In the face of web analytics, this indicator must tend to decrease it as much as possible. Can it convert your landing despite having a high bounce? -Yes, but the lower the value of this indicator will mean that the first impression that users have about your landing is good and the browsing experience will improve in the face of Google Ads.

“There is only one chance to make a good first impression”

1.3. Length of stay, or average duration of session

This indicator forms “the trinity” of basic analytics as far as Google Ads is concerned. We already know whether or not the goals are met and how many users access to browse, scan and interact within it, but how long are they there? Are they interested in what they are seeing or do they decide to interact but leave soon?

The time spent on the page as well as the bounce rate directly affect the “landing page experience” indicator that takes into account the quality level of the keywords in Adwords. You can check it in the Adwords interface in the “keywords” tab in the “Status” column as you can see in the image:


Therefore, this indicator will directly affect the positioning of your ads; the longer they stay and interact, it will be like telling Google, look how they like my landing, your quality level will increase and your ads will have a higher Ad Rank, which will reduce the cost of being up there fighting for the top positions.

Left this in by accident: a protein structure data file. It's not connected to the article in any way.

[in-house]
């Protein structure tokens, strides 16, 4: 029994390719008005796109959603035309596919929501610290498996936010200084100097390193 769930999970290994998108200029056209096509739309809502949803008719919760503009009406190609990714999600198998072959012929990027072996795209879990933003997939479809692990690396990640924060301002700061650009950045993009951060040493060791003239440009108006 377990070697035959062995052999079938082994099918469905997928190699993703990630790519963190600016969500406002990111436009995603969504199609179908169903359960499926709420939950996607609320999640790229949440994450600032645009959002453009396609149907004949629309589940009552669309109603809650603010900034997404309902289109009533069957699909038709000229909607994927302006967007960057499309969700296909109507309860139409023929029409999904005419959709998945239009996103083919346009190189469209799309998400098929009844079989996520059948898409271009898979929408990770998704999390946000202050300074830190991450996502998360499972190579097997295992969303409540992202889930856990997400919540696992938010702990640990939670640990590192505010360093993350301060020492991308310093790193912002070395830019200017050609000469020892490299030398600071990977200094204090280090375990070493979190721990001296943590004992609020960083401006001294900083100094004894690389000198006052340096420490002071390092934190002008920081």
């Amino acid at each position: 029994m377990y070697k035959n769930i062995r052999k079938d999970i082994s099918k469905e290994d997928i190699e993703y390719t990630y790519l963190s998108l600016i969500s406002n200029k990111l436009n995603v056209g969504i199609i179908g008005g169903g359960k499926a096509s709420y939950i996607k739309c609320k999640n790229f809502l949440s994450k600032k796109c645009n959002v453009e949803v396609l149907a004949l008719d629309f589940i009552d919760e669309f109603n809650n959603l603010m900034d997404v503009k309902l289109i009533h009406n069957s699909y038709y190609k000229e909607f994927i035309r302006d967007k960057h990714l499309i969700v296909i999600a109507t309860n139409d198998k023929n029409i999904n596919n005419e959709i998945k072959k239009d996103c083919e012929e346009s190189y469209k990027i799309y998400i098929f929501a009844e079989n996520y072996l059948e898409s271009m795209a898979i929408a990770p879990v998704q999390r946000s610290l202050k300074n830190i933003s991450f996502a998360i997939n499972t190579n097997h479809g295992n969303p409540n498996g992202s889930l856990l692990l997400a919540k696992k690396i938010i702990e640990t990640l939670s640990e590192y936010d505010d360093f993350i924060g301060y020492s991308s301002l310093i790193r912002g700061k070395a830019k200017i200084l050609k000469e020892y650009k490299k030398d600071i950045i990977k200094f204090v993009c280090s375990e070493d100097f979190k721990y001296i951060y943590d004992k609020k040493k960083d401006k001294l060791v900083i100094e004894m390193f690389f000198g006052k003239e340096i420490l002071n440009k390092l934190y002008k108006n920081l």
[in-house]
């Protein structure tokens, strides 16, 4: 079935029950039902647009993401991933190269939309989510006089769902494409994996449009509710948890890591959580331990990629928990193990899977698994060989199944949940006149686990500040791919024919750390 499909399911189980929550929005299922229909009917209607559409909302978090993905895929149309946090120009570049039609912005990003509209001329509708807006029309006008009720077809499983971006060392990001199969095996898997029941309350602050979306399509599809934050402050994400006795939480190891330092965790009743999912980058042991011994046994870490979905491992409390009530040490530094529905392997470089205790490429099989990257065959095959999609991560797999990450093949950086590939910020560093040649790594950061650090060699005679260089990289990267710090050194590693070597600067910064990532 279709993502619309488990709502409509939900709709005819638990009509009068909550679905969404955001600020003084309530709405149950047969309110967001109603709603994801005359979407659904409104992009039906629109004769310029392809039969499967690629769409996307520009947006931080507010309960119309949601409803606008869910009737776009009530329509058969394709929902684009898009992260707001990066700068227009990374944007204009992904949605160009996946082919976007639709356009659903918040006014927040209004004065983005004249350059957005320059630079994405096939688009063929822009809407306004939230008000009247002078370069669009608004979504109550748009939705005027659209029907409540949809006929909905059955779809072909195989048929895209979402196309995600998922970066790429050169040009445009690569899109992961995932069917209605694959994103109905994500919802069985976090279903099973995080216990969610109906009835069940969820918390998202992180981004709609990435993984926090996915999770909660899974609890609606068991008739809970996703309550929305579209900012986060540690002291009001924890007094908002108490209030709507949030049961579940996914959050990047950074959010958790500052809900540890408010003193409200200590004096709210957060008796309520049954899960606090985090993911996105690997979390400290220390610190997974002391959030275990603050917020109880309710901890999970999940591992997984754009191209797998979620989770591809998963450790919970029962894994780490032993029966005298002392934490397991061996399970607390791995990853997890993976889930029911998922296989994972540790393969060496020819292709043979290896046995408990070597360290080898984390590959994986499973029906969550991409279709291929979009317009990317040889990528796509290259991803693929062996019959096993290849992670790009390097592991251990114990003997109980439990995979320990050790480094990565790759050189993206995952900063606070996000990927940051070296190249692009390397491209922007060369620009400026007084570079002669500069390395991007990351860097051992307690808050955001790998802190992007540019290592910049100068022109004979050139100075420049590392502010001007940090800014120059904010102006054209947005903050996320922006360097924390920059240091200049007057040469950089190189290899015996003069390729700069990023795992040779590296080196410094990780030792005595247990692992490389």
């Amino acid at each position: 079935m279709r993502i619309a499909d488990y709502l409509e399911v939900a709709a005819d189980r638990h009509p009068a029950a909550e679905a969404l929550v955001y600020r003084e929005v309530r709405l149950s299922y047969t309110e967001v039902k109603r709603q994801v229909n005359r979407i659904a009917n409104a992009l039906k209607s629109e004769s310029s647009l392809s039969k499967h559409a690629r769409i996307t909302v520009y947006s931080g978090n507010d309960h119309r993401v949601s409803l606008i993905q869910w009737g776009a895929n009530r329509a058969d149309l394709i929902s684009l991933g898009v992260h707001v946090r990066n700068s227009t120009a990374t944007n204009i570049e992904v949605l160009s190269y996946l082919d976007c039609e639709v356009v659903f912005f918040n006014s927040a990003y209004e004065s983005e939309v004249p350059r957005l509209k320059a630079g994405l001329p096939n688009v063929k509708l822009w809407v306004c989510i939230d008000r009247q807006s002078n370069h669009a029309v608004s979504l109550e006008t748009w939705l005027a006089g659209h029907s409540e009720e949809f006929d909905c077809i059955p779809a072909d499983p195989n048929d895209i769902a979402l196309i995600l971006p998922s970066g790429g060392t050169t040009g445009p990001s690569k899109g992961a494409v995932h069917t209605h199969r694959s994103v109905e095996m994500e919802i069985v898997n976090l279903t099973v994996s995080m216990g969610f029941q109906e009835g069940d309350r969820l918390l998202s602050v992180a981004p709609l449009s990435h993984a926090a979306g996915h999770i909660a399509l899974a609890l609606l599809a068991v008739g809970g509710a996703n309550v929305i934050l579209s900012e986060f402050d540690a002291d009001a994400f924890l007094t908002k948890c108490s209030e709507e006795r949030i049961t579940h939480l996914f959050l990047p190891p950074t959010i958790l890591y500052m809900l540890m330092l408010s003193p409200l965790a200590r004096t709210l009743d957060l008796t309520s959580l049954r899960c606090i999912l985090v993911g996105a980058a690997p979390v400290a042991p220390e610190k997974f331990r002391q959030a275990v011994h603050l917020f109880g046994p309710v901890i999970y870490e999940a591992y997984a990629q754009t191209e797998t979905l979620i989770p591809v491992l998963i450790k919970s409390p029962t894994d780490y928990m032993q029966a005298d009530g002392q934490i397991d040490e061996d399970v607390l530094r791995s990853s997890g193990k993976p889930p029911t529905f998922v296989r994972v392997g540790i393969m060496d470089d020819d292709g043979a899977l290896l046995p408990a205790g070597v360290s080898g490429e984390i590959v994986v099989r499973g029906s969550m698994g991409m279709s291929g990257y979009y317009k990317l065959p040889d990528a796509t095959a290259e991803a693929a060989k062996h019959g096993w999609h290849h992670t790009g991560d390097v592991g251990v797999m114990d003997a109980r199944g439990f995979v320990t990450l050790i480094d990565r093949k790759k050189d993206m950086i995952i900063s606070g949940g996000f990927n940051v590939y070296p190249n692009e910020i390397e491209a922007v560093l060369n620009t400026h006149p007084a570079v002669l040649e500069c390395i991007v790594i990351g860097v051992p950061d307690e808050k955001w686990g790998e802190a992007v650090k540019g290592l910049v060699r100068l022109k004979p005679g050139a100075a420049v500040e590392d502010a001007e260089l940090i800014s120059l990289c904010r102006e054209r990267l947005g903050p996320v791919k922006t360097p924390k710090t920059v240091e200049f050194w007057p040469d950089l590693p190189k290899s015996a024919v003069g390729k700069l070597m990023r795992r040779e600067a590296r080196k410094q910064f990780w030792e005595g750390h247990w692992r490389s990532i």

1.4. Number of page views per session

This indicator could be called “sub-indicator” since by itself it does not tell us anything in the face of Google Ads, we need to know if it converts or not or at least if it has browsed and how long.

The importance of this indicator is that it will reveal whether the landing is good enough on its own to convert,or users need to browse more and look for more information about you to get to provide you with their trust.

Normally it is usually thought “the more pages they see per session the better”, and yes, in an organic search or in a referral effectively, it is convenient that they navigate the more and in more pages the better, but when we talk about Ads and landings we must focus on just the opposite.

“The goal is for the landing to be so good that it converts on its own”

The closer you get to 1 this value, it will mean that the landing is a success… as long as it ends up converting (a landing that you like but that does not convince is useless).

Within Google Analytics these are 4 indicators are the ones you have to keep in mind when analyzing the landings but.

2. Is there a way to analyze what is happening on my website to improve my campaign?

Of course, and for this despite the fact that Google Analytics has its “behavior” section where several aspects related to the indicators that we have seen among others can be analyzed, I recommend the use of specific tools to analyze landings.